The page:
Step 3: ​Constructing the Top Inverter Frame.

To construct the top inverter frame the construction is a bit more same as the battery rack but with a slight difference on the top frame there are going to be two frames joined together with some spacer pieces. The height is kept according to the thickness of the inverter. If you have a different inverter than that thickness might vary. So then onto the top inverter frame, two different angle frames have been connected. Since all of the material is scrap material and I have to attach the sheet to the top so I decided to use 3⁄4" angle pieces. The frame onto which the sheet has to be mounted, on that frame, I welded a stip instead of angle so that it's easy to place the inverter into the chamber.

Step 4: ​Welding the Legs.

For the legs, I used 11⁄2" square pipes. They are a bit rusty but it wasn't a big problem to remove that. I never got any problem with welding a rusty material, although it's mandatory to clean the surface and then made a weld. With the help of a magnet, I placed them temporarily with tack welds and once I satisfied with the position and squareness I made a complete weld. To provide strength to the lower base of the legs I welded 1 " square welding pipes as a stretcher piece. The advantage of these pieces is to keep the entire frame square and provide much more structural stability to the trolley when wheels get attached to the frame.

Since the battery has to be inserted inside that's why onto one of the sides the stretcher piece is not welded. Onto the end portion, I have to install the wheels that's why I made some end caps so that this work becomes much easier to carry out.

Step 5: Covering the Top Frame.

Once the mainframe has been completed I start the work onto the covering areas. The sheet for the bottom base has been recovered from the old door. Since this is not wide enough that's why I need to cut them to the required section and then welded them together to form a large sheet which sits inside those angle frame. Since over the plate, the inverter has to be placed and all of the work is painted that's why this joint does not go to create any problem. For the top visible area, I am going to use a stainless steel sheet. I cut it to the required dimensions and then weld it to its place.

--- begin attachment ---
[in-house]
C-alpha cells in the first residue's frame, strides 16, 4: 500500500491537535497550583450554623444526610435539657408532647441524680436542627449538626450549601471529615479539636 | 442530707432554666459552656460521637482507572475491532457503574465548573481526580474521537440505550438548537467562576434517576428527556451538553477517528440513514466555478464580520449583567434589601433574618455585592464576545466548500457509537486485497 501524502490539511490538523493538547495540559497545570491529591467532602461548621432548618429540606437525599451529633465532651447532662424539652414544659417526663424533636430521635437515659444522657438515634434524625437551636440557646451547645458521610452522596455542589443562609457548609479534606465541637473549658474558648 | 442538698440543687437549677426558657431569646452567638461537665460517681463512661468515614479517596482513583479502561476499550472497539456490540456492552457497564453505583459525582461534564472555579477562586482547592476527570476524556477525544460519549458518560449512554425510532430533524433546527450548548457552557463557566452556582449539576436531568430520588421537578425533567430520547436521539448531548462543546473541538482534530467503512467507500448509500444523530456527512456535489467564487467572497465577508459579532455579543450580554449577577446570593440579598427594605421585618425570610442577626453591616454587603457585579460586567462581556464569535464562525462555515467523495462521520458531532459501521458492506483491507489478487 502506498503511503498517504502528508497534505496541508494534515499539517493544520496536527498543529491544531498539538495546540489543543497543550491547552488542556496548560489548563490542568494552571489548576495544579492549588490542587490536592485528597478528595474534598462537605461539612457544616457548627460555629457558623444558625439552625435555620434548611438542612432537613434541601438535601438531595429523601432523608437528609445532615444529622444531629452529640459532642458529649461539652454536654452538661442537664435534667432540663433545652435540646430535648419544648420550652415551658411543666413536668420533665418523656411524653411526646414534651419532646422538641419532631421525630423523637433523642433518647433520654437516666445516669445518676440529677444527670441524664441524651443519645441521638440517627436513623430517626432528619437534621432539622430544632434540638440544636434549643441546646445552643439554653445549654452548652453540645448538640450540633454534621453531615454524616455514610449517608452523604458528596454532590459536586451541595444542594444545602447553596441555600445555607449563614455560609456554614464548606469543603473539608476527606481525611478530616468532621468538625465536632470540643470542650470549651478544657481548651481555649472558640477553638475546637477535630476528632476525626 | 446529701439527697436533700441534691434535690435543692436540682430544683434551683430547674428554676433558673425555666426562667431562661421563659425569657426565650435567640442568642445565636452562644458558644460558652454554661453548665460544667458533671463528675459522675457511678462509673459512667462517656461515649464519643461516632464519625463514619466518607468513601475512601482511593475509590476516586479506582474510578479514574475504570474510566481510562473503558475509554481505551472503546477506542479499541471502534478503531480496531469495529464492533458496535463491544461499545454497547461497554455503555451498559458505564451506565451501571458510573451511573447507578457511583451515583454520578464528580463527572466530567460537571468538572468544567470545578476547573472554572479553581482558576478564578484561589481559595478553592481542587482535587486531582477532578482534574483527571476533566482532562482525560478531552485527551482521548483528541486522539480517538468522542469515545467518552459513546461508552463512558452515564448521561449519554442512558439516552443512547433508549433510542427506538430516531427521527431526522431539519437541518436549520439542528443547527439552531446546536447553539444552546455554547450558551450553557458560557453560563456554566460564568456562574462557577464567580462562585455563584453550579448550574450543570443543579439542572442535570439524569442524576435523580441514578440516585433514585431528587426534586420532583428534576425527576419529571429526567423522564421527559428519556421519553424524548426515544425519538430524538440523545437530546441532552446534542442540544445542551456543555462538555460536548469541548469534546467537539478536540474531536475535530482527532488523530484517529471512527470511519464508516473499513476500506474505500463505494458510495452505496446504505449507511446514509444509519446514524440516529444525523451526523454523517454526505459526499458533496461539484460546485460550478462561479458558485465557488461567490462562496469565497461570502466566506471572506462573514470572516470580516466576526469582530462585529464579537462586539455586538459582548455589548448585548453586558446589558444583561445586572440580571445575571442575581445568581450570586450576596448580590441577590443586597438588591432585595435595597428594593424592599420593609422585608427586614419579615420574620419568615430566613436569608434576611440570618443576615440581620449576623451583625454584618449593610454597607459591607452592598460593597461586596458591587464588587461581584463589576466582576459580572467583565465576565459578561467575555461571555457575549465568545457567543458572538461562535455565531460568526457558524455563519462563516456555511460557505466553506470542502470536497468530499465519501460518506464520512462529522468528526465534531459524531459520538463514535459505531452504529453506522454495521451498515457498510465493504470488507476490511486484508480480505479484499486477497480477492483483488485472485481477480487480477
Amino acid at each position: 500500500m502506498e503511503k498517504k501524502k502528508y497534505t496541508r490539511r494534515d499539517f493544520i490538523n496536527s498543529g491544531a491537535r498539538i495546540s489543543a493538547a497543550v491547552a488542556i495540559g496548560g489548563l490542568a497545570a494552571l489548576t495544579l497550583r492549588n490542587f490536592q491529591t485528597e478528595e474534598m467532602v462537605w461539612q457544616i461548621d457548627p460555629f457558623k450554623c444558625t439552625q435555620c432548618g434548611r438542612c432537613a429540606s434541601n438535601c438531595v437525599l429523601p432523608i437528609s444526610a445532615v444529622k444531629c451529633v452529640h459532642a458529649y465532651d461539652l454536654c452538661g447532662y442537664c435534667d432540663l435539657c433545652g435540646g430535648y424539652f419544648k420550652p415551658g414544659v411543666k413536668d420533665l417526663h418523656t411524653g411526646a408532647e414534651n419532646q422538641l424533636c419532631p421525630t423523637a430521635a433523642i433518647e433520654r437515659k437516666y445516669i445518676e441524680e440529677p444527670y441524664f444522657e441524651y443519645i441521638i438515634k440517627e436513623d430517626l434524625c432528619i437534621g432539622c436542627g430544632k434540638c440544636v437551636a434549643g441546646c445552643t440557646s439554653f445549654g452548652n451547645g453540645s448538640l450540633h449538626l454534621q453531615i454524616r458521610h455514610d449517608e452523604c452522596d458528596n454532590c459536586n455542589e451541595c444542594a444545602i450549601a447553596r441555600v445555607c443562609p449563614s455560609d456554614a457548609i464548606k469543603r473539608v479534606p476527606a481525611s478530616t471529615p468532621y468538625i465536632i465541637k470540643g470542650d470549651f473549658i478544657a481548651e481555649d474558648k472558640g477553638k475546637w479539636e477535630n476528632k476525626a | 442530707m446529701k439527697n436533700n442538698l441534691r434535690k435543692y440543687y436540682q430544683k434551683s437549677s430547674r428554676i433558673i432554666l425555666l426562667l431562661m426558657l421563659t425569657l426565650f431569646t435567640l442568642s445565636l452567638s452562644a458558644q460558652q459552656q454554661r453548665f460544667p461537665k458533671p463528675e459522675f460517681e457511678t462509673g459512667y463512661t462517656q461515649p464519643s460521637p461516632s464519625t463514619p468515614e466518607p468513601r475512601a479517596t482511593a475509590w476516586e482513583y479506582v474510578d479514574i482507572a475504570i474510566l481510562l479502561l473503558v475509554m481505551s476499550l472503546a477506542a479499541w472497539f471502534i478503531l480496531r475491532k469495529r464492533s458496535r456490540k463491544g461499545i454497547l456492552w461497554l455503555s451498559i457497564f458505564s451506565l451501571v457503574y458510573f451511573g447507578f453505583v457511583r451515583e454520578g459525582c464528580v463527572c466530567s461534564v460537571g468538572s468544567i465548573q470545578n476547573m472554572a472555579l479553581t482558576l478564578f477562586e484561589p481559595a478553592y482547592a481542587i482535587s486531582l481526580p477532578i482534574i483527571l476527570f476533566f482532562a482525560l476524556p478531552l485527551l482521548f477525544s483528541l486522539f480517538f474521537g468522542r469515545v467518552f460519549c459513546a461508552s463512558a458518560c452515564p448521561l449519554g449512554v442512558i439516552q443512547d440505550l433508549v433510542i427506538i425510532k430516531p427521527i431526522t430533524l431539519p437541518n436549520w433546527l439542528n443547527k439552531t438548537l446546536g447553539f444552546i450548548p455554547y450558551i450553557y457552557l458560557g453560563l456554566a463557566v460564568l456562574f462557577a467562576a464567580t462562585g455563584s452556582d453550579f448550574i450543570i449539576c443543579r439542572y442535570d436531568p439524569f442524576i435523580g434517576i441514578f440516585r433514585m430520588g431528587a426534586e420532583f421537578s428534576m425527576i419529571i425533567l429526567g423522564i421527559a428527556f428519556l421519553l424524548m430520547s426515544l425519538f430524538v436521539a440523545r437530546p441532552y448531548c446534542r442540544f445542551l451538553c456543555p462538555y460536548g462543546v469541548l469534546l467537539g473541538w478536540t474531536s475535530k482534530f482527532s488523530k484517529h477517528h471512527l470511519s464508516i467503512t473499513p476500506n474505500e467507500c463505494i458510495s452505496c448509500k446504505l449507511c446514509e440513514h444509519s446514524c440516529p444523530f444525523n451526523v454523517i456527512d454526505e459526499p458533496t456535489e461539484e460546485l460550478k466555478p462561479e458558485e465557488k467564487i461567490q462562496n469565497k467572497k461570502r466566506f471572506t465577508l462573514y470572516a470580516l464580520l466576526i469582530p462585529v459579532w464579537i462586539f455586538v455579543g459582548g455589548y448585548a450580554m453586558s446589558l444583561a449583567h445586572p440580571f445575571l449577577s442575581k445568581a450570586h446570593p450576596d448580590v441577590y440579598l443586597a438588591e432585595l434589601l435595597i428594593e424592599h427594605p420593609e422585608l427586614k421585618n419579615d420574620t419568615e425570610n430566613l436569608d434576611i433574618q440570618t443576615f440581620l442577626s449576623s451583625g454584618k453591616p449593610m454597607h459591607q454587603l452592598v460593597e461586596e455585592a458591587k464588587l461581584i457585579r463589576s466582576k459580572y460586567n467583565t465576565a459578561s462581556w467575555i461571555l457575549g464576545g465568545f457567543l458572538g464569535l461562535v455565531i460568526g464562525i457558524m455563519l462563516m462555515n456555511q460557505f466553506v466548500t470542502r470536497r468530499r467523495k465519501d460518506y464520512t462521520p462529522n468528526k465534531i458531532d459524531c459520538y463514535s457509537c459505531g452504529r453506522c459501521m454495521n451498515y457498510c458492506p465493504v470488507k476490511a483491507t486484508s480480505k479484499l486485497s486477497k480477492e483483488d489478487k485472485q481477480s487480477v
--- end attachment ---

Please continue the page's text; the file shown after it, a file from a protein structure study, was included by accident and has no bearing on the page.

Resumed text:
Since the inverter is going to be placed inside this chamber that's why I decided to use a mesh and attached it from the inner side with the help of a rivet. At first, I attached the mesh to all the sides but then it seems a lot cheaper in the looks that's why I discarded that idea and kept the mesh area only at the backside of the top frame. Onto either side of the frame, I ended up with a mirror finish stainless steel sheet.

Step 6: ​Covering the Bottom Area

Since the bottom area has a different construction that's why I approached differently. There is no place to attach the mesh around it and I don't want to install the mesh around the legs. That's why for the looks I decided to make some angled frame and install them into the bottom legs. The frame is made with 1" angle with the simple but joint and then welded between the legs by making sure that the surface is completely flush with the legs surface. Instead of the full welds, I decided to go with some tacks onto a few places because it's really not necessary in this case. From thereafter I made marks onto the angled frame equally apart and then drill them with 4mm drill bit because that's the size of the rivet I am using in this entire build. After drilling the holes I cut down the sheet with the help of sheet metal cutter and then placed inside the frame. Some of the holes are not aligned with the holes onto the frame which I drilled earlier but that wasn't a huge deal in this case because it's easy to drill the holes onto the sheet. Then with the rivet, I attached the sheet all around to the inner side of the angled frame. I installed the mesh so that air circulation can take place in the battery compartment because it gets heat up when it's under load.